ISRAELI SETTLEMENTS IN WEST BANK. Depending on who is doing the counting, there are 100 to 200 with a population of 200,000 or more Jews. They range from exquisite suburbs the likes of Edina or North Oaks to Spartan outposts consisting of a handful of FEMA-like trailers with a score of occupants. They are considered illegal by virtually every international standard that says you may militarily conquer another’s territory, as happened in 1967, but you may not colonize it by squatting your own people on it. Israel nevertheless has continued to do so. Even authorizing construction of some 300 new settlement homes after the brotherly love seance at Annapolis. Israel will give up some in a deal but keep others. Most likely to be retained are those such as the almost ancient Etzion Bloc, which existed before the 1947 U.N. partition, and suburban-like communities near Jerusalem. In return, Palestine will get some Israeli land, most likely in the Negev. Settlers forced to move back to Israel will be compensated. Remember land for peace?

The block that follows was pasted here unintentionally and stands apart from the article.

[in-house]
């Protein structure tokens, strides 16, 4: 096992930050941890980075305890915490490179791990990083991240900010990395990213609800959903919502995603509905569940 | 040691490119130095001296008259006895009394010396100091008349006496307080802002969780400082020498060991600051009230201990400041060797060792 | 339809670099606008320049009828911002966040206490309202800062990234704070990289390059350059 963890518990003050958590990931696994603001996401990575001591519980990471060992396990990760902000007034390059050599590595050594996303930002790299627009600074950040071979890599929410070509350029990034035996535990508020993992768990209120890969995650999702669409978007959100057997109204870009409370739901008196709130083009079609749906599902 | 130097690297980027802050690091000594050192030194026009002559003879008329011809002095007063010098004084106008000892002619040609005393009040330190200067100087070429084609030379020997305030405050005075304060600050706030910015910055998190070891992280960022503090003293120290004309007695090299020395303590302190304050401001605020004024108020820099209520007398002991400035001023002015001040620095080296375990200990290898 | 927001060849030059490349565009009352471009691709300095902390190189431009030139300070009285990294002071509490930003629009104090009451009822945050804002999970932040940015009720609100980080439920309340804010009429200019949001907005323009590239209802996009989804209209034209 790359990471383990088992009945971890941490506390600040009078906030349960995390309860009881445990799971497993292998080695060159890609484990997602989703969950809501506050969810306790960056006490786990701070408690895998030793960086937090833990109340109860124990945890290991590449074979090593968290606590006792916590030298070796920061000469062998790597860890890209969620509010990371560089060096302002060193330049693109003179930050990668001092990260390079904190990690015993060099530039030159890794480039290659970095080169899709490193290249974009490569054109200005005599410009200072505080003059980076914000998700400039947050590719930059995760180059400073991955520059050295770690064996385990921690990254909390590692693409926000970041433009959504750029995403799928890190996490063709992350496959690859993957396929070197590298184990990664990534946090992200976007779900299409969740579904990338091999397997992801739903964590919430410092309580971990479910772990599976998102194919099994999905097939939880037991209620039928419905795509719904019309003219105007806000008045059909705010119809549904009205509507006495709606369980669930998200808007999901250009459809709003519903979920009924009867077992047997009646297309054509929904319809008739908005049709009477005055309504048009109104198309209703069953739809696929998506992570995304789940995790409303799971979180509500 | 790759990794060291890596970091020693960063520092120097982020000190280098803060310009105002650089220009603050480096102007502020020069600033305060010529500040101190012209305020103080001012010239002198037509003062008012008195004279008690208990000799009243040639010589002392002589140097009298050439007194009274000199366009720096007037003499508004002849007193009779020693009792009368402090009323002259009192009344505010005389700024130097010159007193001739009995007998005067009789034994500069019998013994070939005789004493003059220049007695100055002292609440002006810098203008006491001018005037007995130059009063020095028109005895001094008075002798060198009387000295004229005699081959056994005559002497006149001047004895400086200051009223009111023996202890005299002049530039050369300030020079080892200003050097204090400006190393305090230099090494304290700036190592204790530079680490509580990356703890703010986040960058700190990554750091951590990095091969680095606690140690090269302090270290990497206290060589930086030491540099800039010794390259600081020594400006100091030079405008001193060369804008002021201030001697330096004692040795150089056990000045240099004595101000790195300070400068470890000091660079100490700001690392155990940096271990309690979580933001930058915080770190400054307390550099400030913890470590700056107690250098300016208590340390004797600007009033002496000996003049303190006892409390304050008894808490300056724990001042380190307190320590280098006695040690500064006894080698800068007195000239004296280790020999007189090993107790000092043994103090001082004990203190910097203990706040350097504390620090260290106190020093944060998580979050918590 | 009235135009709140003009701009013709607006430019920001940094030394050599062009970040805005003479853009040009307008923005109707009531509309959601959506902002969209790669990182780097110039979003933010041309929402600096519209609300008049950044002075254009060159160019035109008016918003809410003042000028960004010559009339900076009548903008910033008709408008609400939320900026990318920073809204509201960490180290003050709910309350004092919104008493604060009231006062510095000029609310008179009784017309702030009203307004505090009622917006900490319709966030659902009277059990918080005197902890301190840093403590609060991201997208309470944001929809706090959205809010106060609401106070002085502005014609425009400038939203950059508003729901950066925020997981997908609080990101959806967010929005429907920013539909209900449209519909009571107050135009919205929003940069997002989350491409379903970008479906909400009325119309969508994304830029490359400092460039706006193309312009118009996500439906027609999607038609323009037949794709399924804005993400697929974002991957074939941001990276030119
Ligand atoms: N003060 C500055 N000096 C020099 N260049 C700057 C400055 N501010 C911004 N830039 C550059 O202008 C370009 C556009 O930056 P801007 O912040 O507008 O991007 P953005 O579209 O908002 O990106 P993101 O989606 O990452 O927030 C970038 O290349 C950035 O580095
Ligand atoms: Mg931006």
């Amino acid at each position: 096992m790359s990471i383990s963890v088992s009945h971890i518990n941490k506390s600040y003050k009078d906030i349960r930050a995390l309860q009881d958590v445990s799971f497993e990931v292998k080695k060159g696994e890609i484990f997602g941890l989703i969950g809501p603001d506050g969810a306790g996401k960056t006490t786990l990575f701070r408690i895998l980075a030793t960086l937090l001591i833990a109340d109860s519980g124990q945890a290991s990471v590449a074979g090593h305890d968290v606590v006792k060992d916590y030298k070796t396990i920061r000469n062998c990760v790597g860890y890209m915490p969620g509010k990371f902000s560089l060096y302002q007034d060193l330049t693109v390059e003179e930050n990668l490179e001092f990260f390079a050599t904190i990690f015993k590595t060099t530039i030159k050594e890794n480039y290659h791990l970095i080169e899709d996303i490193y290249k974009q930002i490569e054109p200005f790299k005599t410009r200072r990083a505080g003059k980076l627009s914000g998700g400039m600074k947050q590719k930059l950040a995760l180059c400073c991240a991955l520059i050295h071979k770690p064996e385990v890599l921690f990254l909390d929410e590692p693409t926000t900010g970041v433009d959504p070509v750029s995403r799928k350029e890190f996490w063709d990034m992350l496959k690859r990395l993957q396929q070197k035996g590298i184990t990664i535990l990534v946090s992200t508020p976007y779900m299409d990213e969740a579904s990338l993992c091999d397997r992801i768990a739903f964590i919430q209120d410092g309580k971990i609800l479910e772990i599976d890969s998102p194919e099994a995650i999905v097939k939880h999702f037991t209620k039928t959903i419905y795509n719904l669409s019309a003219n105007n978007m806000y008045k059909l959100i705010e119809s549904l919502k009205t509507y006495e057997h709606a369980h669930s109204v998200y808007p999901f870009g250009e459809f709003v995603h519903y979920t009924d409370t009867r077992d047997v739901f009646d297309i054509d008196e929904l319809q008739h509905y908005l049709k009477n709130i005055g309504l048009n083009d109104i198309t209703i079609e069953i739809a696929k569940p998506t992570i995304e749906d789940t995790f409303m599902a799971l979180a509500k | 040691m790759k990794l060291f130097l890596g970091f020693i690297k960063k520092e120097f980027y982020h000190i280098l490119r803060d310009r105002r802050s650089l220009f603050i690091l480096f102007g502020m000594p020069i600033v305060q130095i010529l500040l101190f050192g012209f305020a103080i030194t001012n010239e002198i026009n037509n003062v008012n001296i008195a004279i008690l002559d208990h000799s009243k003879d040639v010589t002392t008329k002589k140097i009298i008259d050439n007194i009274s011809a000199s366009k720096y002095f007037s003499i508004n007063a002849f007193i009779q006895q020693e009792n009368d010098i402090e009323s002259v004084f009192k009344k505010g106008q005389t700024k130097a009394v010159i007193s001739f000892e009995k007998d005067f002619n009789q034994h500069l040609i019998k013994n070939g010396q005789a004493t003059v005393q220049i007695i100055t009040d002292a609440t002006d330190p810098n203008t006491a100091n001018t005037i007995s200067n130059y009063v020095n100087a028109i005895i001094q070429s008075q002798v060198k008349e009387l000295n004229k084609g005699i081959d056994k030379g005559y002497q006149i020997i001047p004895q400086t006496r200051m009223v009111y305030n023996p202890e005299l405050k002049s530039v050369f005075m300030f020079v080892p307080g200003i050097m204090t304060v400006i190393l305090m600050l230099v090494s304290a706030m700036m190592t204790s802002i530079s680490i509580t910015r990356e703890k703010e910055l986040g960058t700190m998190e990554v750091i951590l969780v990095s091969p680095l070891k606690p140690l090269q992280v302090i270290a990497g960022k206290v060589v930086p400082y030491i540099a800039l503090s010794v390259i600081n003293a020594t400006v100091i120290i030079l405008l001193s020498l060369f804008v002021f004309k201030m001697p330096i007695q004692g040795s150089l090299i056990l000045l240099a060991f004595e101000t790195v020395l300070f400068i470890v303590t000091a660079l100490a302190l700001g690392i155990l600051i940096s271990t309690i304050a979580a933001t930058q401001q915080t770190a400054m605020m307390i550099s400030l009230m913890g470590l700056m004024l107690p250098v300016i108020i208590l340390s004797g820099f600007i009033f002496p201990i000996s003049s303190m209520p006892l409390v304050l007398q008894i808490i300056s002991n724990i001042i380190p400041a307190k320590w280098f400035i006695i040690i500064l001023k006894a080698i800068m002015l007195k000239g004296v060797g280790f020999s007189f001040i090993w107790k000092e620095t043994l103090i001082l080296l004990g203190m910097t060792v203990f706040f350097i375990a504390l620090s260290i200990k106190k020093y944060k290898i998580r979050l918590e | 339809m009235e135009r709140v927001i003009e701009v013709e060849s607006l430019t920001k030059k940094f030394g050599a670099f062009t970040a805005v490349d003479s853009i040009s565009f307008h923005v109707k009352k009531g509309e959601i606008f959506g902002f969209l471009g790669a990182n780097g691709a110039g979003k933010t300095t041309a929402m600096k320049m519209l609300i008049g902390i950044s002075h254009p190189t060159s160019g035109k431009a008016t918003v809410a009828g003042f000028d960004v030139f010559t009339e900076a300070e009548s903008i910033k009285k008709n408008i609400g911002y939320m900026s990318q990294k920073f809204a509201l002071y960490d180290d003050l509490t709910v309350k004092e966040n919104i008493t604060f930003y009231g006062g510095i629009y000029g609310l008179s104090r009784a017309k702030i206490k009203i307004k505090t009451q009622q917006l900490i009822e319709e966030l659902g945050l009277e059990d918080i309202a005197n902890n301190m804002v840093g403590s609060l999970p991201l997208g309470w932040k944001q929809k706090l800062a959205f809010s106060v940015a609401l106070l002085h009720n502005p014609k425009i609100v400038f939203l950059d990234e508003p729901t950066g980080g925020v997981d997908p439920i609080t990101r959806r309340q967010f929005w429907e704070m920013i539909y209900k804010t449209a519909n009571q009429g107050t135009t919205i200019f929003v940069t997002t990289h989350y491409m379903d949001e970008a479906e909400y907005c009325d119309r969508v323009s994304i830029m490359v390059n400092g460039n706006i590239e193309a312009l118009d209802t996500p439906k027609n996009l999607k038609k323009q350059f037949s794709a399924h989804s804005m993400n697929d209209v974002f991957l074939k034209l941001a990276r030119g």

JERUSALEM. Both sides want all or part of it as their capital, Israel claiming all of it and the Palestinians wanting the Arab East Side. It will be divided, probably under international jurisdiction. Remember Solomon?

GOLAN HEIGHTS. Syria did not show up at Annapolis for nothing. It wants the Heights back, having lost them to Israel in 1967. But Israel has de-mined much of the land and established resort and wine-making industries. It likes the Heights. After all, holding high ground does have military value, too. In the end, who gets them will not be a deal-breaker.